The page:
Are family and friends linked by microbes?

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Are family and friends linked by microbes?

It has been well-established that diet greatly influences an individual’s microbiome. Less known is the fact that infants share a very similar microbiome profile as their mothers. This similarity changes as we age, but new research has shown that your microbiome evolves to mimic that of other family members, friends, and neighbours. A recent study published in Nature recognized that interpersonal relationships could possibly shape the genetic makeup of an individual’s microbiome, and that microbiome-linked disease may in fact be transmissible – small talk with your neighbour may start to involve a little more than just the current weather.

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This research blossomed after analyzing data from 31 human datasets spanning multiple countries, including Colombia, China, Guinea-Bissau, Italy, and the USA.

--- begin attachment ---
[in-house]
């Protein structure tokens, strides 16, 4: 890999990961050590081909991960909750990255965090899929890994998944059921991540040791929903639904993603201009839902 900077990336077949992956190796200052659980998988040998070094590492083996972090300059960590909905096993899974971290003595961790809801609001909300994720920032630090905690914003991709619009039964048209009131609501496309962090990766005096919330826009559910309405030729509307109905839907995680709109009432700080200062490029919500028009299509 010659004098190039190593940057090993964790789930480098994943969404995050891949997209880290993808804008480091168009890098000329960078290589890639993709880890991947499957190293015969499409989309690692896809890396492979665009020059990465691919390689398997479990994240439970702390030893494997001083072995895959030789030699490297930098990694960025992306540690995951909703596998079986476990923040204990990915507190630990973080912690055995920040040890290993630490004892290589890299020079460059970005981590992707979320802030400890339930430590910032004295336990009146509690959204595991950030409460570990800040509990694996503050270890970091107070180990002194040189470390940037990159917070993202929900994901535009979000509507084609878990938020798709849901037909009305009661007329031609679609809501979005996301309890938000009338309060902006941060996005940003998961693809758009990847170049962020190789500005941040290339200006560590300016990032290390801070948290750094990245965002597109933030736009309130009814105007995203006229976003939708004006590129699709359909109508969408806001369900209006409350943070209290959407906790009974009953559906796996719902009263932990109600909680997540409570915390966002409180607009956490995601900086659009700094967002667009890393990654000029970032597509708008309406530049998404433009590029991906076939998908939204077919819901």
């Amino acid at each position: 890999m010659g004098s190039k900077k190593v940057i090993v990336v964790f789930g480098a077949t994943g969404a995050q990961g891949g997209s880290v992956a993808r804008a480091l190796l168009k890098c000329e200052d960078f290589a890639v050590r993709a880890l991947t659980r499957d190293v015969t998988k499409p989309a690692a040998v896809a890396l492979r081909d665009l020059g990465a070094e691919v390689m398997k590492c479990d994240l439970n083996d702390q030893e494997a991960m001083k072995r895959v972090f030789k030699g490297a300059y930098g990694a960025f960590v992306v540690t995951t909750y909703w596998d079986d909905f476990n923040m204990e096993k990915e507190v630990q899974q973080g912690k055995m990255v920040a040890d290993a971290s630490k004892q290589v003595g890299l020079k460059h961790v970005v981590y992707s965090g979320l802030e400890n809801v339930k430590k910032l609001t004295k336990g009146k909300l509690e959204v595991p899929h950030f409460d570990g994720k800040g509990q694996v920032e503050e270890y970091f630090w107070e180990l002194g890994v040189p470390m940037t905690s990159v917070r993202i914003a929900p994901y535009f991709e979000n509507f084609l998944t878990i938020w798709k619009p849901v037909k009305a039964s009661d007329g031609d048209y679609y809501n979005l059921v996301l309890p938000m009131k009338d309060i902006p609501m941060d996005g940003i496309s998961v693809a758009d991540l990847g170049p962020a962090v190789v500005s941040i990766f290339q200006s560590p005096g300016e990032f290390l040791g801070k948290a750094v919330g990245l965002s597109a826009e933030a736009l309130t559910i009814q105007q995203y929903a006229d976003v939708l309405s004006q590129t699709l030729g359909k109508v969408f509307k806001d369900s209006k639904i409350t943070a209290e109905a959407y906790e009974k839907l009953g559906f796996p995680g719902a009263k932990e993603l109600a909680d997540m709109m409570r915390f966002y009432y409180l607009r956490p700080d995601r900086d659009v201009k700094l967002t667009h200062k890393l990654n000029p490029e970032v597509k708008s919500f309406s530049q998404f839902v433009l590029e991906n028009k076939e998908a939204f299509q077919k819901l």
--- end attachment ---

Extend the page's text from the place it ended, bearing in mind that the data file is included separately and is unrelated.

The study did confirm that mothers and infants share the greatest similarities between gut microbiome profiles. During the first year of life, infants share about 50% similarity with their mother’s microbiome. As a person ages, the mother-offspring sharing rate does decrease; however, similarities are still apparent in mothers and offspring aged 30-85.

After age four, other family members become significant contributors to the gut microbiome profile. A 12% sharing rate was observed between members of the same household, and 8% of microbiota were shared among individuals in the same village, which may result from physical interaction or a shared environment. As twins aged and moved away from each other the sharing rate decreased from an initial rate of 30% to about 10% after over 30 years of living apart. The 10% similarity is likely linked to maternal transmission during infancy and genetics. In adulthood, a gut microbiome strain similarity of 13% has been observed between partners.

These are significant findings in the world of microbiome research. Researchers are interested in identifying the most transmissible bacterial strains between individuals in the same social circle. The basis of this transmissibility will help researchers study how the spread of non-pathogen microbes can contribute to disease.


Valles-Colomer, M. et al. Nature (2023).